Begin by repainting any rooms with an “odd” color scheme, says Timothy Wiedman, a former professor and personal finance expert who has flipped homes over his career. For example, did you let your then-11-year-old daughter paint her bedroom hot pink 16 years ago? If so, that’s a good place to start.
The cost of an interior painting project ranges between roughly $970 and $3,000, with a national average of $1,988, according to HomeAdvisor. Your exact painting budget will depend on room size. HomeAdvisor pegs painting a bathroom — usually the smallest room in the house — somewhere between $150 and $300, while a 330-square-foot living room might cost as much as $2,000.
An exterior paint job, on the other hand, will cost much more, with prices ranging from $1,810 to $4,505 (the national average is just over $3,000).
If you just want to repaint a door or a single room, doing it yourself could cost you between $200 and $300. For bigger jobs, though — especially exterior ones — hiring a painter might be worth it, given that professionals can buy paint at wholesale prices, know what sort of finishes to use and are more adept at scaling ladders.
5. Work on your curb appeal
From power washing your driveway to mowing the lawn, improving curb appeal can make a big difference in your home’s value.
Upgrading your landscape can go an especially long way, says Joe Raboine, vice president of Design at Oldcastle APG, a manufacturer of exterior building products. Some ideas: a fresh walkway, shrubs, planters, mulching or even a new patio or outdoor kitchen.
6. Upgrade your exterior doors
Also in the vein of curb appeal, replacing an old front door can work wonders, says Wiedman. In the late ’90s, he and his wife replaced an old, ugly door with a solid mahogany door with a frosted, oval piece of lead glass. He stained the door himself to save money, and the result was “simply stunning.”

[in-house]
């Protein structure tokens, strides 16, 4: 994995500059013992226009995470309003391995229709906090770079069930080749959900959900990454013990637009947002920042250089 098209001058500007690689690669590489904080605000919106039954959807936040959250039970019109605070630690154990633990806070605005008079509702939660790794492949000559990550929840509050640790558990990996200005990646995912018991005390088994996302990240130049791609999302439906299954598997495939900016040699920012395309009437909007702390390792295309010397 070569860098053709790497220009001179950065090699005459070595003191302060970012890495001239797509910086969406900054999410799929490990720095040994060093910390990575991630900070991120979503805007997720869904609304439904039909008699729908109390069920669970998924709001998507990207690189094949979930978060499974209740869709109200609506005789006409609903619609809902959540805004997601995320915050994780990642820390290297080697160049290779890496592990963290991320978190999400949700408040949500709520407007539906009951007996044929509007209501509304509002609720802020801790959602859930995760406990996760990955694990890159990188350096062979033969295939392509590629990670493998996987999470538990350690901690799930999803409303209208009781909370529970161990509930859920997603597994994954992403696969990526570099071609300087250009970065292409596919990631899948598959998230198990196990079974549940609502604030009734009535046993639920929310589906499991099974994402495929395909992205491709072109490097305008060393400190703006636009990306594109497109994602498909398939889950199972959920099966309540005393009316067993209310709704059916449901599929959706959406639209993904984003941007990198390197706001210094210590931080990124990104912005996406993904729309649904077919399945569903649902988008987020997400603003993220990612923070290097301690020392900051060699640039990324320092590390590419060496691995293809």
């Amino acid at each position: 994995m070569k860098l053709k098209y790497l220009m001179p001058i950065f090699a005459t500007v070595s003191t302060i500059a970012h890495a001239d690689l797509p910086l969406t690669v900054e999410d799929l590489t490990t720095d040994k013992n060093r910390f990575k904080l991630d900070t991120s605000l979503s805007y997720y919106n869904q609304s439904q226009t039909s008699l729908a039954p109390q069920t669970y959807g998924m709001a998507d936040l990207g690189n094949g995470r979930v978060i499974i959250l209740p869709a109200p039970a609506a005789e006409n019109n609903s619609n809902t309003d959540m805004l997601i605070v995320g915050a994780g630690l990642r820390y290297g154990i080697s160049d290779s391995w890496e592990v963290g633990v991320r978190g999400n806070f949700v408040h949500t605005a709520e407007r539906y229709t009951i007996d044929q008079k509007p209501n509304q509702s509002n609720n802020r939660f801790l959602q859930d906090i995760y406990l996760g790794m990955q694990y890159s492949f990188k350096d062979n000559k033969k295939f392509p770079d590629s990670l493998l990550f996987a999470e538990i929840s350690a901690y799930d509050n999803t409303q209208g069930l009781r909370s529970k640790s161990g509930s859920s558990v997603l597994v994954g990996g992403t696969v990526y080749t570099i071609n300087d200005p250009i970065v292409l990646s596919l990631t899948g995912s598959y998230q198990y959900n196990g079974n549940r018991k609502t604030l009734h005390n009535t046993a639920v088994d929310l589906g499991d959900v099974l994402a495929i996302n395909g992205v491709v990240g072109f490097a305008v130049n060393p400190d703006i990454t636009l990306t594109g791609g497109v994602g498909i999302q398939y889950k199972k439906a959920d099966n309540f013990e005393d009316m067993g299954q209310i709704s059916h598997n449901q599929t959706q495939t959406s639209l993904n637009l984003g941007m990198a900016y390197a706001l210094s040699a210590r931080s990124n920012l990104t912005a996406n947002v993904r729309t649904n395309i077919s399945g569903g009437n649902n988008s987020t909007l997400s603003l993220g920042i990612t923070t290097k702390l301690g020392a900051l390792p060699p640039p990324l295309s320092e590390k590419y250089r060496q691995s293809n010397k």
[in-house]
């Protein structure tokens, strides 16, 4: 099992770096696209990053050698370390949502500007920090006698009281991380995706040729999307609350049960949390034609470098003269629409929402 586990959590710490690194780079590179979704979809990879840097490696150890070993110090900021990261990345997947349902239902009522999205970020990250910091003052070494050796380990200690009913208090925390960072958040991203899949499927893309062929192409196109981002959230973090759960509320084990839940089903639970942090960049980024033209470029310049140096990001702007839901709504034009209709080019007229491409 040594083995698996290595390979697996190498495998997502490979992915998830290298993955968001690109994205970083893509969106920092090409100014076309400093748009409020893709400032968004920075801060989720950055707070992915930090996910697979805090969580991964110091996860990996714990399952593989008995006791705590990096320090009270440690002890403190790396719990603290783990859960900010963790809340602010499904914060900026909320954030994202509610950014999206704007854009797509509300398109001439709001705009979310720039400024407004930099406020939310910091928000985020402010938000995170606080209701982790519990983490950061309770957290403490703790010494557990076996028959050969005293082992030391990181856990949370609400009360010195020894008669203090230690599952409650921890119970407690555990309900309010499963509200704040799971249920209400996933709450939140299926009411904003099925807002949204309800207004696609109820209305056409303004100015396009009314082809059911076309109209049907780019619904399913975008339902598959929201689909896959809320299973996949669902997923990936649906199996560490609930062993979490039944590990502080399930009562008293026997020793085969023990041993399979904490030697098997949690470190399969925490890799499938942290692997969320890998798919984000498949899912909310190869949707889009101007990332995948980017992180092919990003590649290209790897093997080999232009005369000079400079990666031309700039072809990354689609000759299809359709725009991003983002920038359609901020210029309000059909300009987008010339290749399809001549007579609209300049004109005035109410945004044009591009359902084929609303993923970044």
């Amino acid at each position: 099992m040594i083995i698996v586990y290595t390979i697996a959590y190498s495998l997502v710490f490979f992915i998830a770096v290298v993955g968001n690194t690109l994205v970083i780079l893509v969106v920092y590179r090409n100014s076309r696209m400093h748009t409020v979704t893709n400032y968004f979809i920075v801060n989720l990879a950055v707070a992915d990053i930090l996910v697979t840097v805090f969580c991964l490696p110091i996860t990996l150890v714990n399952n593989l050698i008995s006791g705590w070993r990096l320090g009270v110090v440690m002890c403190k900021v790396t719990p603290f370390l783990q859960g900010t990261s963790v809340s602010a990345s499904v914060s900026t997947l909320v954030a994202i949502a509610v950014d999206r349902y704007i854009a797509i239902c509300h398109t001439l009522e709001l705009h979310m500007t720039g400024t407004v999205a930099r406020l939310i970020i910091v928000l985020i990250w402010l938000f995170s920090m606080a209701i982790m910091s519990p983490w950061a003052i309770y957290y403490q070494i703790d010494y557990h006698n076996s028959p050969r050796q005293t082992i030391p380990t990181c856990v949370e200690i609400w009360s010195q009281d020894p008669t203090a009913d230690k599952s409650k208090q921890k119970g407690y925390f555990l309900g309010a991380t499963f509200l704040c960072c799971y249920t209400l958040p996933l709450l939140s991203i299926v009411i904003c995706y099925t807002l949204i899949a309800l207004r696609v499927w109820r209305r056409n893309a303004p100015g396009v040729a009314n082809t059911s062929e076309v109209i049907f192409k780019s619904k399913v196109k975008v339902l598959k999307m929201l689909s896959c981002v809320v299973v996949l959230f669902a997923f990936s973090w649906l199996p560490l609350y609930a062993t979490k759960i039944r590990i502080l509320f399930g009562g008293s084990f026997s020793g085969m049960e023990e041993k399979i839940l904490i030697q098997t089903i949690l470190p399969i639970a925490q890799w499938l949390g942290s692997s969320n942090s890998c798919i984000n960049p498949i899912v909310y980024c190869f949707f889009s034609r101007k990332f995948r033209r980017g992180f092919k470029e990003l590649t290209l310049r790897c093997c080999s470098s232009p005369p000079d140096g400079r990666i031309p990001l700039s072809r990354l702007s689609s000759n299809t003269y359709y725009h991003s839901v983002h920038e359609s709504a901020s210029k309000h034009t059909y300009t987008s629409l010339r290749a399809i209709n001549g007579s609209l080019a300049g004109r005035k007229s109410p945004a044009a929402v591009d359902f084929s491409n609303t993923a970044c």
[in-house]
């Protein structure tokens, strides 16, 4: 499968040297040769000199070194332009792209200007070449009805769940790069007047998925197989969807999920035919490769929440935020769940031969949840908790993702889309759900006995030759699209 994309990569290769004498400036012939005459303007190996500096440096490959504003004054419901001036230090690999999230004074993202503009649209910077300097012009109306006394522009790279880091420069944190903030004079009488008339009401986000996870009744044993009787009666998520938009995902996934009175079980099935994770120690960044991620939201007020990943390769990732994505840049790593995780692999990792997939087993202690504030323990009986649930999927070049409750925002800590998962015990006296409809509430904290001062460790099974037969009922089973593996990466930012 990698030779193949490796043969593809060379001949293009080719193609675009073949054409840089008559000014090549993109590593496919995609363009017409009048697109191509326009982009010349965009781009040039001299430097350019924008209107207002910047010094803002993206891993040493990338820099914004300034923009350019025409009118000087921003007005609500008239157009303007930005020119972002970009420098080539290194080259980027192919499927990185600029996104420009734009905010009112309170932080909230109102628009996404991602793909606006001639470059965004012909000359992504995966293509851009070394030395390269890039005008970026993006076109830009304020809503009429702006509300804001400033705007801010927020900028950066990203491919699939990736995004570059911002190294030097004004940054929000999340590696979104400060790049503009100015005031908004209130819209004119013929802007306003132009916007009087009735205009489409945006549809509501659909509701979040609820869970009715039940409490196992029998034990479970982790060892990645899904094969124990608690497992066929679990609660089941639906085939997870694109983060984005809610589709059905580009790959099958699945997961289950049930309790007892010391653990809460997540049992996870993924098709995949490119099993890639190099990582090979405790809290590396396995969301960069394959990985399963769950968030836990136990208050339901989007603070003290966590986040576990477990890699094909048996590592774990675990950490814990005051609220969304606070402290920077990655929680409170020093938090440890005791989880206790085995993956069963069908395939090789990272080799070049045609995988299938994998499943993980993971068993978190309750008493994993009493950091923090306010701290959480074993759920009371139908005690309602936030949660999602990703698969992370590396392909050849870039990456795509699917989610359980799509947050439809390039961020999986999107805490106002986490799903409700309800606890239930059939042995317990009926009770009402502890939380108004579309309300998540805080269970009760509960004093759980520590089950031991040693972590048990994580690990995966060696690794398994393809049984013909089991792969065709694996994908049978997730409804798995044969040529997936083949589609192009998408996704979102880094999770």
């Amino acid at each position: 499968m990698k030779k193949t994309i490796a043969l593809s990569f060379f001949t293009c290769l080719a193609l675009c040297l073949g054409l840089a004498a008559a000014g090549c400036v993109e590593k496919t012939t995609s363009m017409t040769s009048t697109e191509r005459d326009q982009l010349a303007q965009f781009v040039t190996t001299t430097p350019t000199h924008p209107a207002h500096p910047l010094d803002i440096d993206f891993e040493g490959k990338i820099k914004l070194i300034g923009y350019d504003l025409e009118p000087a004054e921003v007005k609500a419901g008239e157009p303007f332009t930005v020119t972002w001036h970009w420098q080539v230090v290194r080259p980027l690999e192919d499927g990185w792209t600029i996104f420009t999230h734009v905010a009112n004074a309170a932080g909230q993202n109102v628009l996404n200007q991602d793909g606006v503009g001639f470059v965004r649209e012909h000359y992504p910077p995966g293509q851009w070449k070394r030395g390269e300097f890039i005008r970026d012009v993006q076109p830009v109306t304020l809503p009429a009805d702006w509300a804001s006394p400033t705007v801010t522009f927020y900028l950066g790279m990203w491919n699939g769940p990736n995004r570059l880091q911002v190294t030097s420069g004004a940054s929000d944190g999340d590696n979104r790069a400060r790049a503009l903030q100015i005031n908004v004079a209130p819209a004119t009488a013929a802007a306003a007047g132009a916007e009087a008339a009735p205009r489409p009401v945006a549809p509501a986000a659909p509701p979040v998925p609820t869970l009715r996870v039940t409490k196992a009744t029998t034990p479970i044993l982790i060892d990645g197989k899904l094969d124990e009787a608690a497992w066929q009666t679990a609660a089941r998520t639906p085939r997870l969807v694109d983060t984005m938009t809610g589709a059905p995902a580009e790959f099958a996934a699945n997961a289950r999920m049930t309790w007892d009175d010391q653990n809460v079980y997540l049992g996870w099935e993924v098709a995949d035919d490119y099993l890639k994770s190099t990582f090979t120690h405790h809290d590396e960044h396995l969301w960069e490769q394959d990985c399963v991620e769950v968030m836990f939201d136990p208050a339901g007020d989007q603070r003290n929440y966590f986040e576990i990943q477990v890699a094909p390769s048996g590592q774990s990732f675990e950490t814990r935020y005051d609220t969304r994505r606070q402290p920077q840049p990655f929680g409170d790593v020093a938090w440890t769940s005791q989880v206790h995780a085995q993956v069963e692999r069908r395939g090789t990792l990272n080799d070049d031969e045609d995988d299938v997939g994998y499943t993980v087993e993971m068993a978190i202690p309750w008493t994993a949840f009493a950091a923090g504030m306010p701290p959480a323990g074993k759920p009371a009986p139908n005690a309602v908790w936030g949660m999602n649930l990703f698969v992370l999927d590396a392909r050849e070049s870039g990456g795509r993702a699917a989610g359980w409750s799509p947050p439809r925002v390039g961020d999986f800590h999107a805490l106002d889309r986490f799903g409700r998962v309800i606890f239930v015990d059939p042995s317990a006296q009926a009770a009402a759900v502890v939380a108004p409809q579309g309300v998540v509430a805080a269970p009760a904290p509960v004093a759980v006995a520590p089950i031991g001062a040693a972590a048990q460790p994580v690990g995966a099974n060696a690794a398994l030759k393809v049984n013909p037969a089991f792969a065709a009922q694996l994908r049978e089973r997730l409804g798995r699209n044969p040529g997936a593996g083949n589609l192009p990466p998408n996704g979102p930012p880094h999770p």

Don’t forget the garage doors, too, says Randy Oliver, president of Hollywood-Crawford Door Company. At a 102 percent return on investment, you’ll get back more than you spend, according to Remodeling.
“The front of the home is the first thing you, your neighbors and prospective buyers will see,” says Oliver. “Garage doors often take up the most amount of space on the front of your home, so installing a modern glass panel door or a rustic wood door will dramatically improve your home’s appearance.”
7. Give your kitchen an updated look
Many buyers zero in on the kitchen as the central feature of a home, so if yours is outdated, it can ultimately affect how much you garner from a sale. Likewise, if you aren’t able to utilize your kitchen fully due to layout, space or other concerns, you won’t be maximizing the space.
This project, though, will require a lot of money, and you likely won’t get every dollar you invest back. The average complete kitchen renovation costs around $80,000, and a homeowner would likely get around $60,000 of value when it’s time to sell, according to the National Association of Realtors. Midrange or modest upgrades actually offer a better ROI than the most elaborate ones.